'Breaking the silence' is hard for many people, and your courage and strength as given to you by Allah, is what I truly admire. I feel there is more to you and more there is of you to share then that revealed in the book... coming from a similar culture and religion and practice (of this that has been practiced on me) I can relate to your concern and dilemma of thoughts. And how, you now believe you can best try to make changes for the better, (as other ¿Just don¿t know¿). As a social and cultural study student, banning cultural malpractices and improving the lives of many I have seen many suffer, is my dream. I pray it could be lived like yours somehow, someday! This book has been inspirational-thankyou.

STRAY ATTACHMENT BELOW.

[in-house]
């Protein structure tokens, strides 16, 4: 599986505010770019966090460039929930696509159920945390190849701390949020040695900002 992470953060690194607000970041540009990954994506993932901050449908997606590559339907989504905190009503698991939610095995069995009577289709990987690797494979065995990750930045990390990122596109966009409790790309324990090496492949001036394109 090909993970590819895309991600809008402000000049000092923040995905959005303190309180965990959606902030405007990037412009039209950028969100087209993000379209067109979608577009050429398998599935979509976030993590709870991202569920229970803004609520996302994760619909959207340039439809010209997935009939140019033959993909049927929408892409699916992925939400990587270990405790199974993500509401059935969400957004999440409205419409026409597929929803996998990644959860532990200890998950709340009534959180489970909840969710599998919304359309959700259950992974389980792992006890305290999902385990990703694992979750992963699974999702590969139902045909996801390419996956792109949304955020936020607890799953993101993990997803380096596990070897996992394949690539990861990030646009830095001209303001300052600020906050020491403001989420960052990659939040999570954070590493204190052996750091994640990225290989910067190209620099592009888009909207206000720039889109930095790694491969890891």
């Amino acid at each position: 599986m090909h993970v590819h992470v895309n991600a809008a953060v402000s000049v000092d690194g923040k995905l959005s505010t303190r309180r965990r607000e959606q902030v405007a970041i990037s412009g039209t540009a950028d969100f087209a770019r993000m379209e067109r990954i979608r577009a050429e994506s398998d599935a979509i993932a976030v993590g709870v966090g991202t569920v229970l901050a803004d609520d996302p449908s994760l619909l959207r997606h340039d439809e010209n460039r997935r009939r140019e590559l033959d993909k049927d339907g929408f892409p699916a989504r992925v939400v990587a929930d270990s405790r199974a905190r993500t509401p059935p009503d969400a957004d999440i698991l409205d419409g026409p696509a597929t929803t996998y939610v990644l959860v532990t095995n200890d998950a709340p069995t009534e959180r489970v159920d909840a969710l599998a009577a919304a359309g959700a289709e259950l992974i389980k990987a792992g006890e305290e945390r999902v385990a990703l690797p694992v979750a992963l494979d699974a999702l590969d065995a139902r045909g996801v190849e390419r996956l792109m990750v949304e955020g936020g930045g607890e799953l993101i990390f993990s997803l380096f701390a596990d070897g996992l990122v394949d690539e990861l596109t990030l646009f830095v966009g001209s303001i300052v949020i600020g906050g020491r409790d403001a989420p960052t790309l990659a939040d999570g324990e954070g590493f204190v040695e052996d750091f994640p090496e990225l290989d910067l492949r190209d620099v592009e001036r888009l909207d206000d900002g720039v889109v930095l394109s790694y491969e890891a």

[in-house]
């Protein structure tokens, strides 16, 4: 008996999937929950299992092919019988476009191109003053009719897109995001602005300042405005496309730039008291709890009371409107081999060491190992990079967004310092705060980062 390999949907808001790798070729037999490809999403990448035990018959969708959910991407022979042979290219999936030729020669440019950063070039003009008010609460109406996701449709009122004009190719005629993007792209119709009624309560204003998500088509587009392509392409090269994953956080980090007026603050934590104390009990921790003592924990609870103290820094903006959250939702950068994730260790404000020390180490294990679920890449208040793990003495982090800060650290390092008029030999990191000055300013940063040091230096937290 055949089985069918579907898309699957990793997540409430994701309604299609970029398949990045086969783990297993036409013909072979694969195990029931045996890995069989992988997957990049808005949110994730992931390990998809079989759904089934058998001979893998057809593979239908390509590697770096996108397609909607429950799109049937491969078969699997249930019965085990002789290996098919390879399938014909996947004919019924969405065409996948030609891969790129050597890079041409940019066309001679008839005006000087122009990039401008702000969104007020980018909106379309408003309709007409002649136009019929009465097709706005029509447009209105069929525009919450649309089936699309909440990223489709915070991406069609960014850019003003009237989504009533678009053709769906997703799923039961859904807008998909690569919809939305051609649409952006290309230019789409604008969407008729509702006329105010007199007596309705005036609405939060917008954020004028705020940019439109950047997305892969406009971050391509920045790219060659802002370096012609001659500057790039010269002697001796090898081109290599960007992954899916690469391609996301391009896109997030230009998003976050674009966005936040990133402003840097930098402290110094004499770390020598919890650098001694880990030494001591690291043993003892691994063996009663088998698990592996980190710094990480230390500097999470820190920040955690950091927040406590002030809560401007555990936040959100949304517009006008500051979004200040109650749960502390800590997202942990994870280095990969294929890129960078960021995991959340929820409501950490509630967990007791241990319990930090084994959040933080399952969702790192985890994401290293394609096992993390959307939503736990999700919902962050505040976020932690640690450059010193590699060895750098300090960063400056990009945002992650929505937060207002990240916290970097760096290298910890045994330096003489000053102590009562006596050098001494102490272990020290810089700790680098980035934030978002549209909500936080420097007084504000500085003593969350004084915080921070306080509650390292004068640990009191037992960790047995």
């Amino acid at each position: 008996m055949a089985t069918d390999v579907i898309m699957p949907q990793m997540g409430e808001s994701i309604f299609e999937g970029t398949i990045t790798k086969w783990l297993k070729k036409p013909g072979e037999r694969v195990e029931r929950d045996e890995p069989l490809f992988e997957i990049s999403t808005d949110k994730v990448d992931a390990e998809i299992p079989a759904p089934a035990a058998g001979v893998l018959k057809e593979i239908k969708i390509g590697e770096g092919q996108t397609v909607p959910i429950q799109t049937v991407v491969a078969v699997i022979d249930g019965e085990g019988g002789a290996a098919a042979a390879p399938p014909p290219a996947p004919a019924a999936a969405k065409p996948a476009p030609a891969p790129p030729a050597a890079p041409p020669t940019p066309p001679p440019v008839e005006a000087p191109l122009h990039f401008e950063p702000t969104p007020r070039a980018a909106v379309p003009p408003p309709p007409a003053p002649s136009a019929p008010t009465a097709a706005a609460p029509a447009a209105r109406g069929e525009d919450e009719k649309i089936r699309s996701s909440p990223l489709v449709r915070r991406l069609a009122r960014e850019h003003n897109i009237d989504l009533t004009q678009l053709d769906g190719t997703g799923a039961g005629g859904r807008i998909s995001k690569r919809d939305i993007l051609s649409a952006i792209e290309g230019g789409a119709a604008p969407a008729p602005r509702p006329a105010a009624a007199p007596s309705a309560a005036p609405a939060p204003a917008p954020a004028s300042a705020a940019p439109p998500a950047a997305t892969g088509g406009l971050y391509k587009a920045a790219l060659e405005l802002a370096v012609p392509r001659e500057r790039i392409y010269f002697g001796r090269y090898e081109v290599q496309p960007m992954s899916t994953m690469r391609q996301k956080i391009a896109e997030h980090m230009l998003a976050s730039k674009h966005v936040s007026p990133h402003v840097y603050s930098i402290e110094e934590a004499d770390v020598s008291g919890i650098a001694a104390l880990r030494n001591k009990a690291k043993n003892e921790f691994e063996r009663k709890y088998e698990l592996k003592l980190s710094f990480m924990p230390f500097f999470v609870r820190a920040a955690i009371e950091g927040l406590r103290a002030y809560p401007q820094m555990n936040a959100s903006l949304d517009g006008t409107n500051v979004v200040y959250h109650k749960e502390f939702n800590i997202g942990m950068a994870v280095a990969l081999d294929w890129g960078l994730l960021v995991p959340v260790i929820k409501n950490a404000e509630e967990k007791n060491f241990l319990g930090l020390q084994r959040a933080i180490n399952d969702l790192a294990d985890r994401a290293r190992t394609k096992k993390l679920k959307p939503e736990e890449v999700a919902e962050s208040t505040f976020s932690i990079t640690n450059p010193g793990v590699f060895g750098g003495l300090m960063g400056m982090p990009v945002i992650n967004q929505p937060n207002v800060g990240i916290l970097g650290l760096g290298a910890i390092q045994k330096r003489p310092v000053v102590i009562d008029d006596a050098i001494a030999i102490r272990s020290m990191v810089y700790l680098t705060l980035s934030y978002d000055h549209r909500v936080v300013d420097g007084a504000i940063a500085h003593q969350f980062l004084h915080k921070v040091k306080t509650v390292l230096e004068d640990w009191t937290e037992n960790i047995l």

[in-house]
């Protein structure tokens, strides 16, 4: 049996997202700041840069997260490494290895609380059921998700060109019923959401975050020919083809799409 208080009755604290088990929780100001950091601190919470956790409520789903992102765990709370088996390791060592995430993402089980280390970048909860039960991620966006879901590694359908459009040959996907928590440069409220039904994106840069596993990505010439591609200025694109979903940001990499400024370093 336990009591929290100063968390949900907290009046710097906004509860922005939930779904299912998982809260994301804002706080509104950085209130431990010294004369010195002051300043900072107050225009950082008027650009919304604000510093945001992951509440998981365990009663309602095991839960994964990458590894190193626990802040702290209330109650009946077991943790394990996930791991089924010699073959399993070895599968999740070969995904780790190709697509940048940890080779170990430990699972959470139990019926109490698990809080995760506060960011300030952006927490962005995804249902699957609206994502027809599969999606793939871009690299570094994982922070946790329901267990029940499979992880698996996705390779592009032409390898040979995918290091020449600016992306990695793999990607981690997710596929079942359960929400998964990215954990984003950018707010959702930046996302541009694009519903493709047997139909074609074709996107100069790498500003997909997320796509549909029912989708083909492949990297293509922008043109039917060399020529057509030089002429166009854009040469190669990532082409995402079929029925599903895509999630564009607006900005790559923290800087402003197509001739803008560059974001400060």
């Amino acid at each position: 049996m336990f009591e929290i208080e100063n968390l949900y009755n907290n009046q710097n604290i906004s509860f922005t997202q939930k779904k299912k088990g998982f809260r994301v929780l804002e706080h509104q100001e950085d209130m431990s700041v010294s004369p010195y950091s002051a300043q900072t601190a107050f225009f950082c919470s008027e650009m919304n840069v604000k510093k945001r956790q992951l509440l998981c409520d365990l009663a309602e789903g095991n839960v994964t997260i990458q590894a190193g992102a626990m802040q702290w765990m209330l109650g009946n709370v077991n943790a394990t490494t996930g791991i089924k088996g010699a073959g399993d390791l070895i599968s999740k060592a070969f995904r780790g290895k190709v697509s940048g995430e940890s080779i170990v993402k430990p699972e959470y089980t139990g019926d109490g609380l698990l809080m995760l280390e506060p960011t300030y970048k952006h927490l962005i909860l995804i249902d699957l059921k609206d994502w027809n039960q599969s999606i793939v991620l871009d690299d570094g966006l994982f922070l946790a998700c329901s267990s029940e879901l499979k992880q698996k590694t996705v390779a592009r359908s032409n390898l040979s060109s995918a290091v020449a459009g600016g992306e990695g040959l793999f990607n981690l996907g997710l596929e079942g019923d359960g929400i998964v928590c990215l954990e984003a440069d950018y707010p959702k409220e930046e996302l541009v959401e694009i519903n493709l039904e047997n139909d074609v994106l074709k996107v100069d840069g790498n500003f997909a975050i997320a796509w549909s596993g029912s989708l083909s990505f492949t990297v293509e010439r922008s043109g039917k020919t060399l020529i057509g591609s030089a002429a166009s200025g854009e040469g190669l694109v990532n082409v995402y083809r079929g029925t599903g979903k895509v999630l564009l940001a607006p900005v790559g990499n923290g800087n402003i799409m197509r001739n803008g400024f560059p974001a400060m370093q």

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  • Anonymous

    Posted January 18, 2001

    AN INCREDIBLE LIFE, AN INCREDIBLE WOMAN

    Can you imagine going through half of what this woman and so many others in Africa have lived? A gutsy girl with nothing but the clothes on her back working her way to being an Ambassador and spokesperson for the millions of women silenced on this Earth is worthy of all praise. I couldnt put the book down. I never grew tired of reading this book until I was done. I had to re-read a few chapters to make sure I was taking in what I thought I was. I recommend everyone to read this captivating account of Waris Dirie's life.

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  • Anonymous

    Posted April 28, 2000

    A True Flower

    Words cannot express how this book has touched my heart. It is an outstanding piece of literary work. I recommend this book to everyone, both men and women. This book is a cry for freedom of the self. It is heart throbbing, breathe taking, yet in the end, joyous. Waris Dirie is 'A True Flower.'